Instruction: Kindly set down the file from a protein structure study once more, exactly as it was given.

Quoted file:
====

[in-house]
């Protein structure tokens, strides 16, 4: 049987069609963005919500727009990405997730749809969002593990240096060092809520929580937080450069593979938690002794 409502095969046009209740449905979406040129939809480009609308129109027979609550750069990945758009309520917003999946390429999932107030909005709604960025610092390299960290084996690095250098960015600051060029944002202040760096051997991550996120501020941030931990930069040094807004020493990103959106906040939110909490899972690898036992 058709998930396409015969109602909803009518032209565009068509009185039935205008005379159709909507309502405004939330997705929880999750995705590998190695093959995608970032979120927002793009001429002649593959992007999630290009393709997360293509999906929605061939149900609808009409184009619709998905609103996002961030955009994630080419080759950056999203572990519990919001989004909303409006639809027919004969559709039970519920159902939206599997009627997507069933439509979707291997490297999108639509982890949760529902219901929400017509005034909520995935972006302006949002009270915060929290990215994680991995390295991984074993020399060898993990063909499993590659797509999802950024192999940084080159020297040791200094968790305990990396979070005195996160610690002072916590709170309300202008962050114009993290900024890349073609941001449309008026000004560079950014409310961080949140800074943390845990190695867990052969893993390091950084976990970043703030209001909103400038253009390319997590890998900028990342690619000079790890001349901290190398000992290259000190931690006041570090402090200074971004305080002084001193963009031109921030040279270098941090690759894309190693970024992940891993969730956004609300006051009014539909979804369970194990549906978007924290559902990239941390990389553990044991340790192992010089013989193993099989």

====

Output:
[in-house]
């Protein structure tokens, strides 16, 4: 049987069609963005919500727009990405997730749809969002593990240096060092809520929580937080450069593979938690002794 409502095969046009209740449905979406040129939809480009609308129109027979609550750069990945758009309520917003999946390429999932107030909005709604960025610092390299960290084996690095250098960015600051060029944002202040760096051997991550996120501020941030931990930069040094807004020493990103959106906040939110909490899972690898036992 058709998930396409015969109602909803009518032209565009068509009185039935205008005379159709909507309502405004939330997705929880999750995705590998190695093959995608970032979120927002793009001429002649593959992007999630290009393709997360293509999906929605061939149900609808009409184009619709998905609103996002961030955009994630080419080759950056999203572990519990919001989004909303409006639809027919004969559709039970519920159902939206599997009627997507069933439509979707291997490297999108639509982890949760529902219901929400017509005034909520995935972006302006949002009270915060929290990215994680991995390295991984074993020399060898993990063909499993590659797509999802950024192999940084080159020297040791200094968790305990990396979070005195996160610690002072916590709170309300202008962050114009993290900024890349073609941001449309008026000004560079950014409310961080949140800074943390845990190695867990052969893993390091950084976990970043703030209001909103400038253009390319997590890998900028990342690619000079790890001349901290190398000992290259000190931690006041570090402090200074971004305080002084001193963009031109921030040279270098941090690759894309190693970024992940891993969730956004609300006051009014539909979804369970194990549906978007924290559902990239941390990389553990044991340790192992010089013989193993099989």